Append and add lines in text/dat file

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I have a .dat file from CFD postprocessing with variable data regularly listed. I am currently reading through the files fine, but I want to add variable data. I attached an image of the data structure below (this is only an excerpt; the full file is hundreds of thousands of lines, which is the reason that I can't do it manually).
Right now, I am just reading the data. But I will need to add a few things, among them:
  • Two new lines after line 14, but before line 15.
  • Two numbers apppended to the end of each variable line; for example, adding " 0.000000000E+00 0.000000000E+00" to the end of line 21 (the numbers themselves will be calculated using a routine I've already completed)
  • Ignoring lines with two numbers on them.
I have the logic worked out, but I am having trouble a) figuring out how to overwrite the current line/append data to a line itself, and b) formatting numbers the same way: scientific notation with 9 digits (easy), captial E (easy), and a plus/minus with two numbers for the exponent.
I have been using fgetl to read through the data, and the easiest way to do this would be (if appending itself is impossible) to rewrite the line in its entirety by simply setting the current line to a different string. There have been a few posts that I've seen that say this is impossible, but I find this hard to believe. Writing data algorithmically like this seems too easy not to be possible.
Thanks for any help.

Accepted Answer

dpb
dpb on 29 Jul 2022
Edited: dpb on 29 Jul 2022
"..., and the easiest way to do this would be (if appending itself is impossible) to rewrite the line in its entirety by simply setting the current line to a different string. There have been a few posts that I've seen that say this is impossible, but I find this hard to believe."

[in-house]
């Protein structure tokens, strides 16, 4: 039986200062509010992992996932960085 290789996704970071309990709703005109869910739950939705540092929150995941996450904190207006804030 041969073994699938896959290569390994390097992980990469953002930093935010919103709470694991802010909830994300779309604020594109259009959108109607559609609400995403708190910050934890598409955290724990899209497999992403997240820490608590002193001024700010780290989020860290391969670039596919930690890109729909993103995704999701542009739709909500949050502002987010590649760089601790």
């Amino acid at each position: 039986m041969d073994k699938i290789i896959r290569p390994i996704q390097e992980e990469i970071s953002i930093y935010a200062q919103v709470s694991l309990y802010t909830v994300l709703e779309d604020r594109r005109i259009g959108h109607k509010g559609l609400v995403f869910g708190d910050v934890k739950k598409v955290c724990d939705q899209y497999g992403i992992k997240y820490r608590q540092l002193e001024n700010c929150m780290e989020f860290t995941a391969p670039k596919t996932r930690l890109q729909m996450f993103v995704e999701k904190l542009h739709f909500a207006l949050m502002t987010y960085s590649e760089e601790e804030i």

Well, believe it in general.
Sequential text files are, well, "sequential" -- they're just a string of bytes -- the only way to replace text in line in a text file (that isn't record oriented as is supported by Fortran, but NOT supported by C/MATLAB) is if the new line is exactly the same number of characters as the line it is replacing. Otherwise it will overwirte subsequent characters if longer or leave old data that was part of the previous line if write fewer characters.
The way to do something like this is either
  1. read the file into memory and operate on it in memory to make the changes desired, then rewrite the modified file in its entirety, or
  2. as you're doing read a record at a time, make any modifications needed, then write the original/modified record to a new file.
With large files that may be too large for memory, the second is the obvious choice...I've written and posted several such filters on Answers in the past; unfortunately I don't have a link to any of them to point to a particular instance.
  8 Comments
dpb
dpb on 31 Jul 2022
It is simple -- in principle. The problem is in the details and that sequential files are, well, "sequential". Remember they're just a stream of bytes, there's nothing in the file or the OS that discerns any one byte from any other; it's all up to the application code to do with those bytes what it wishes.
Besides the particular languages that have such facilities incorporated into them, there are other languages like Fortran or OS'es that support files with record markers such that you can rewrite records -- but those don't include C and it is the C i/o library that MATLAB uses underneath and TMW has not chosen to date to incorporate them into the language.
It and formatted i/o are two areas from Fortran would have been nice to have brought over from its original FORTRAN heritage.
Walter Roberson
Walter Roberson on 31 Jul 2022
MATLAB used to be supported on DEC VAX VMS, which is an operating system that really did support changing lines in the middle of text files. Text files were effectively databases with a sequence number for each record, so you could rewrite a line by changing the record associated with that sequence number, and you could insert lines by using an unused sequence number between the existing records.
However, VMS supported two kinds of files, one as described, and one which was just a stream of bytes. And MATLAB never supported operations on the one described above (it required calls to a different I/O library that was specific to VMS and the older DEC RSX operating system.)

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